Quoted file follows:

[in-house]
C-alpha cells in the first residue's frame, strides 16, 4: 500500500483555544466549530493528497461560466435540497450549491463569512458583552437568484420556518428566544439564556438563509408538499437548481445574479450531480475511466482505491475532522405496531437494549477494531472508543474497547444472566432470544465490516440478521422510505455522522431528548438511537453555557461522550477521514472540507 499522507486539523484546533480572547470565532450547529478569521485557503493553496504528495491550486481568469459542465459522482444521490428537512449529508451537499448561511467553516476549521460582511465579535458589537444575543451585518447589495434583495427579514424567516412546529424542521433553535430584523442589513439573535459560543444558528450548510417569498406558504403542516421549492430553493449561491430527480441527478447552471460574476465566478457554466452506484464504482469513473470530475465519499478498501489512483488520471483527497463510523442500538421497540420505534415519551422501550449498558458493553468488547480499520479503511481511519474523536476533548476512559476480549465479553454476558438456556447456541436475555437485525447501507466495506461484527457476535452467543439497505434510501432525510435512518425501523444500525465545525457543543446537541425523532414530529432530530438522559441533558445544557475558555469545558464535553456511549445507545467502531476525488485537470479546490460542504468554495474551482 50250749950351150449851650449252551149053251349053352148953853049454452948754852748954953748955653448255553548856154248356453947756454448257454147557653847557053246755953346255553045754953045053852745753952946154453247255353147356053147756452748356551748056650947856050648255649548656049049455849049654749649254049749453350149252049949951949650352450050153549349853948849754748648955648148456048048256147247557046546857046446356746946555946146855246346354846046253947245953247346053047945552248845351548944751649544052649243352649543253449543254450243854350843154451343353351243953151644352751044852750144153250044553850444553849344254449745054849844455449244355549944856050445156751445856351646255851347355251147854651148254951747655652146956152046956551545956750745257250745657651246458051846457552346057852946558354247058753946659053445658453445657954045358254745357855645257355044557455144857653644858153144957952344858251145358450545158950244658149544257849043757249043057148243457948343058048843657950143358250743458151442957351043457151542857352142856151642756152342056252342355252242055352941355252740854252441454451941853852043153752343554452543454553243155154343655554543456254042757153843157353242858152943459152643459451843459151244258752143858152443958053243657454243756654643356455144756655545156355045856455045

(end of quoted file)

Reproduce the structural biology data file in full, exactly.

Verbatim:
[in-house]
C-alpha cells in the first residue's frame, strides 16, 4: 500500500483555544466549530493528497461560466435540497450549491463569512458583552437568484420556518428566544439564556438563509408538499437548481445574479450531480475511466482505491475532522405496531437494549477494531472508543474497547444472566432470544465490516440478521422510505455522522431528548438511537453555557461522550477521514472540507 499522507486539523484546533480572547470565532450547529478569521485557503493553496504528495491550486481568469459542465459522482444521490428537512449529508451537499448561511467553516476549521460582511465579535458589537444575543451585518447589495434583495427579514424567516412546529424542521433553535430584523442589513439573535459560543444558528450548510417569498406558504403542516421549492430553493449561491430527480441527478447552471460574476465566478457554466452506484464504482469513473470530475465519499478498501489512483488520471483527497463510523442500538421497540420505534415519551422501550449498558458493553468488547480499520479503511481511519474523536476533548476512559476480549465479553454476558438456556447456541436475555437485525447501507466495506461484527457476535452467543439497505434510501432525510435512518425501523444500525465545525457543543446537541425523532414530529432530530438522559441533558445544557475558555469545558464535553456511549445507545467502531476525488485537470479546490460542504468554495474551482 50250749950351150449851650449252551149053251349053352148953853049454452948754852748954953748955653448255553548856154248356453947756454448257454147557653847557053246755953346255553045754953045053852745753952946154453247255353147356053147756452748356551748056650947856050648255649548656049049455849049654749649254049749453350149252049949951949650352450050153549349853948849754748648955648148456048048256147247557046546857046446356746946555946146855246346354846046253947245953247346053047945552248845351548944751649544052649243352649543253449543254450243854350843154451343353351243953151644352751044852750144153250044553850444553849344254449745054849844455449244355549944856050445156751445856351646255851347355251147854651148254951747655652146956152046956551545956750745257250745657651246458051846457552346057852946558354247058753946659053445658453445657954045358254745357855645257355044557455144857653644858153144957952344858251145358450545158950244658149544257849043757249043057148243457948343058048843657950143358250743458151442957351043457151542857352142856151642756152342056252342355252242055352941355252740854252441454451941853852043153752343554452543454553243155154343655554543456254042757153843157353242858152943459152643459451843459151244258752143858152443958053243657454243756654643356455144756655545156355045856455045